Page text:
Thailand’s Public prosecutors say they cannot proceed with the indictment of Red Bull heir Vorayuth on drug charges. Vorayuth “Boss” Yoovidhya allegedly had cocaine in his system during the 2012 hit-and-run case.
Public prosecutors say they are duty-bound to wait until police actually arrest him and bring him to trial.
Prayuth Petchkhun, deputy spokesman of the Office of the Attorney-General (OAG), updated the media on Wednesday on the OAG’s progress in handling the high-profile case.
The pursuit of justice in the case, which claimed the life of police officer Wichian Klanprasert, resumed in September after the OAG decided to indict Mr Vorayuth on two charges; Reckless driving causing death; and cocaine use, citing fresh evidence and new witnesses.
Public Outrage over Vorayuth
Previously, the OAG, deputy attorney-general Nate Naksuk and Ittiporn Kaewthip, deputy director-general of the Department of Criminal Litigation — had decided to drop the reckless driving charge against Mr Vorayuth, a move which sparked public outrage.
A panel headed by former member of the National Anti-Corruption Commission, Vicha Mahakun, later urged Prime Minister Prayut Chan-o-cha to revive the case, as it found evidence of intervention by officials, law enforcement agencies, prosecutors, lawyers and witnesses. It is the responsibility of police to track down Mr Vorayuth before public prosecutors can forward his case for trial, said Mr Prayuth.
Meanwhile, Watcharapol Prasarnrajkit, chairman of the National Anti-Corruption Commission (NACC), said the NACC is still examining the Vicha-led panel’s report. A source, however, said the NACC has started working with the Anti-Money Laundering Office to determine if there had been payments made to people linked to the mishandling of the Red Bull scion case.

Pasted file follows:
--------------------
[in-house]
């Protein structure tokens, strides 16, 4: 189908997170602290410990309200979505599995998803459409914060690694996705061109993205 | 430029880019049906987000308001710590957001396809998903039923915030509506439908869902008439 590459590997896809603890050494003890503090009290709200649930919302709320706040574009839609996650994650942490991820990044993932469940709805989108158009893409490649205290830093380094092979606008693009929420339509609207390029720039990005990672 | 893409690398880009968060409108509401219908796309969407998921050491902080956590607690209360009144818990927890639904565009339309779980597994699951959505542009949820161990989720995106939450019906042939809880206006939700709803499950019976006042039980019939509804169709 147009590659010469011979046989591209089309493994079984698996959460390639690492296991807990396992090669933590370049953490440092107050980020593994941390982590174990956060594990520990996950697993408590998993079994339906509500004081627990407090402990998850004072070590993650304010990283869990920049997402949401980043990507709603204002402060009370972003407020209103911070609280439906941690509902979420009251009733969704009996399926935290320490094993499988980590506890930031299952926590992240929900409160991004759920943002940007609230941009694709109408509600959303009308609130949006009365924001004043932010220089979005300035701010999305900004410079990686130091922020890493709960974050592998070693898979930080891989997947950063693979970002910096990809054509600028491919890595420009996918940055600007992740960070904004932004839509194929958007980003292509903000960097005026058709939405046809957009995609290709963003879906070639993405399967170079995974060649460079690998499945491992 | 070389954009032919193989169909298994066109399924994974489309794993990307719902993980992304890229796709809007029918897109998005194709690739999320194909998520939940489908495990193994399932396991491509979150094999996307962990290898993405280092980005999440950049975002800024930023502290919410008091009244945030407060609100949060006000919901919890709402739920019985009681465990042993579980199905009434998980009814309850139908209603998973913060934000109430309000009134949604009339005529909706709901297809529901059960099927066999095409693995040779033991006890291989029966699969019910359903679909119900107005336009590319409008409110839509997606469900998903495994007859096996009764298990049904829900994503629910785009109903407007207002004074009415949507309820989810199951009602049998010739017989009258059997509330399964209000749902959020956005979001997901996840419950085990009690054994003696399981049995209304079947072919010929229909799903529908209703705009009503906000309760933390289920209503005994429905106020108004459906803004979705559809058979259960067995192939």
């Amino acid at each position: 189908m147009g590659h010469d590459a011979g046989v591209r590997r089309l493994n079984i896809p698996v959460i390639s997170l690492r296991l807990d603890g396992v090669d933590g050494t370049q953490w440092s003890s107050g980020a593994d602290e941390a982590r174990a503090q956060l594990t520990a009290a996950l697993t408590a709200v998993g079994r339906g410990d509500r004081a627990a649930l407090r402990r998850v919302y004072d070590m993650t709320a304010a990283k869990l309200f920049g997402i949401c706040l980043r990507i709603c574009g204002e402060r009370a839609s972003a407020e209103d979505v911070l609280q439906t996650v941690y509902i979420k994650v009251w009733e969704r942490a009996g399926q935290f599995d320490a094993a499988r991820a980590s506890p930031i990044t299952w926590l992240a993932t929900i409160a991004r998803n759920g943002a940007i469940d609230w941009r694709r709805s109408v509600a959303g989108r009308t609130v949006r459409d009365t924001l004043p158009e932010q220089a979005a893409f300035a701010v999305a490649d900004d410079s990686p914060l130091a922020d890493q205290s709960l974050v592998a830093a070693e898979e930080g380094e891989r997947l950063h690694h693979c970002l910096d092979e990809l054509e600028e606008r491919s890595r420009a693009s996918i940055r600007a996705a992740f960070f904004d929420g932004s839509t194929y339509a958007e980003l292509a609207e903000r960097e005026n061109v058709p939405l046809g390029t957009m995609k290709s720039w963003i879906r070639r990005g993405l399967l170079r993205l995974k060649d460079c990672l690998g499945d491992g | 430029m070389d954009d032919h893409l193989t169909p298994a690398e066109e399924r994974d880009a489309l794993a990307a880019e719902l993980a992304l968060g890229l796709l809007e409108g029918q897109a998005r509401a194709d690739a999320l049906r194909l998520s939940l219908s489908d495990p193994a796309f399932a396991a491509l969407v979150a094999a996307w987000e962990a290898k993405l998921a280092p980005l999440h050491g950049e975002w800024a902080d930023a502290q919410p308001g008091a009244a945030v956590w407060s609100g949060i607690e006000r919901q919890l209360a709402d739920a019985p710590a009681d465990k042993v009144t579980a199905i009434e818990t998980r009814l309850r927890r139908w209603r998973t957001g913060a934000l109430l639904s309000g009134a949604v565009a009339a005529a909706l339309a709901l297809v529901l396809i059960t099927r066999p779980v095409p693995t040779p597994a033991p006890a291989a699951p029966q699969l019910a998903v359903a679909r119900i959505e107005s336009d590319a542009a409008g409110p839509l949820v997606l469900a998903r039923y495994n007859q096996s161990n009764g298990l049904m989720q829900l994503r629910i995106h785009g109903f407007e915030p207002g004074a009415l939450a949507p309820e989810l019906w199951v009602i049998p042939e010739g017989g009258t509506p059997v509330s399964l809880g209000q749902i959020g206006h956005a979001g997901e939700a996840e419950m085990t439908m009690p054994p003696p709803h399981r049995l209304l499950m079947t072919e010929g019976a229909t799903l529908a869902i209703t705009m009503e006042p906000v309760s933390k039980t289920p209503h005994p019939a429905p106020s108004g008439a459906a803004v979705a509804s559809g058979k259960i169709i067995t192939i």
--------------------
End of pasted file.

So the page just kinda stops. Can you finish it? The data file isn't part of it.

Thailand’s rich kids’ get away with murder
One of Thailand’s most famous untouchables is an heir to the Red Bull energy drink fortune. In 2012, Vorayuth Yoovidhya, a grandson of Red Bull founder Chaleo Yoovidhya, slammed his Ferrari into a policeman and dragged the officer’s dead body along a Bangkok street before driving away. Police initially attempted to cover up his involvement by arresting a bogus suspect.
In 2010, Orachorn Devahastin Na Ayudhya was 16 and driving without a license when she crashed her sedan into a van on a Bangkok highway, killing nine people. Orachon, the daughter of a former military officer, was given a two-year suspended sentence.
In a country that values deference and patronage, and where police are infamously corrupt, there have been many other similar cases. But Janepob’s carried the added shock value of visuals. The video of the crash was taken by a nearby car’s dashboard camera, and quickly went viral. A few days later, another video was uploaded and widely shared showing Janepob’s Mercedes smashing through an Easy Pass toll gate about an hour before the crash.
Bangkok resident Nant Thananan, 35, was among many who expressed their exasperation on Facebook.
“It’s so frustrating because there’s nothing we can do. We know this case will go away. We’ve seen it before,” said Nant, who owns a popular Bangkok food truck. “We keep asking ourselves, when are the police going to be ashamed enough to do the right thing?”